POLITICS: Tories who want Boris to resign ‘facing intimidation and blackmail’ and should contact police, MP says

MPs who are, or assumed to be wanting to oust the PM, have been threatened with having funding for projects in their constituencies pulled, a leading MP has said

Westminster where the atmosphere is febrile this week as Boris Johnston clings on.

By Bill Heaney

Sky News is reporting that Conservative MPs who want Boris Johnson to resign have been intimidated by their party and should contact the police if they have been blackmailed, a senior Tory has warned.

William Wragg, chair of the public administration and constitutional affairs committee, said a “number of MPs have faced intimidation” in recent days after declaring, or assumed to have declared, their desire for a vote of confidence in the PM.

He told the committee it is “not the function” of the government whips office to breach the ministerial code by “threatening to withdraw investments in constituencies funded by the public purse”.

There have been growing calls for Mr Johnson to stand down amid anger among his MPs over parties and gatherings in Downing Street during coronavirus restrictions in 2020 and 2021.

Mr Wragg accused the whips of “encouraging the publication of stories in the press seeking to embarrass those that they suspect of lacking confidence in their prime minister”.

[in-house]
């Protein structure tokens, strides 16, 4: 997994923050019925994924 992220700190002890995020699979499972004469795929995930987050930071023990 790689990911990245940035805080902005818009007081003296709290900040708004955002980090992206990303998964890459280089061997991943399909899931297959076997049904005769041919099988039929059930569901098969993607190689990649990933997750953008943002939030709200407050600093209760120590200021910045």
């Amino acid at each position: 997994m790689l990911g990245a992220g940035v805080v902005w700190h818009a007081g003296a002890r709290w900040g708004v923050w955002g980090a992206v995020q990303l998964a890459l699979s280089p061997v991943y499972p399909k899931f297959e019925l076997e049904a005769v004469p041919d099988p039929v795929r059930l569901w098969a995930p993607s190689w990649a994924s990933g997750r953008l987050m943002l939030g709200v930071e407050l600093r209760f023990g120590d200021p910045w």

He added that “intimidation of a member of parliament is a serious matter” and the reports he has been told of “would seem to constitute blackmail”.

MPs who have been threatened with alleged blackmail should contact the Speaker of the House and the head of the Metropolitan Police, Dame Cressida Dick, Mr Wragg said.

“It is of course the duty of the government whips office to secure the government’s business in the House of Commons,” he said.

“However, it is not their function to breach the ministerial code in threatening to withdraw investments from members of parliament’s constituencies which are funded from the public purse.”

Mr Wragg is one of a handful of Conservatives who have publicly called for Mr Johnson to go over the lockdown parties scandal, but he did not reveal if he had been intimidated or blackmailed by the whips office.

The PM said he had seen “no evidence to support any of those allegations” but “of course” he would look at any evidence presented to him.


Each party appoints MPs, who must be party loyalists, to help organise and guide parliamentary business – these are the whips.

The term “whip” comes from hunting etymology where a “whipper-in” whips the hounds to keep them from straying from the pack.

One of their responsibilities is to make sure the maximum number of their MPs vote, and vote the way their party wants to get government business through parliament.

They are charged with promoting the leadership’s agenda, not the back benchers, and are a go-between for the two.

How whips encourage MPs to vote the way the government wants is often secretive, but can involve them offering time off, promises of promotion, trips abroad and even a better – or worse – office.

The whip can be removed from all of a party’s MPs so they have a free vote.

A one-line whip is when a vote is underlined once in a weekly email and means MPs are requested to attend but not required.

Two lines, rarely used, means an MP should be there but will not face drastic consequences if not, while a three-line whip means an MP has to attend and vote the way the government wants.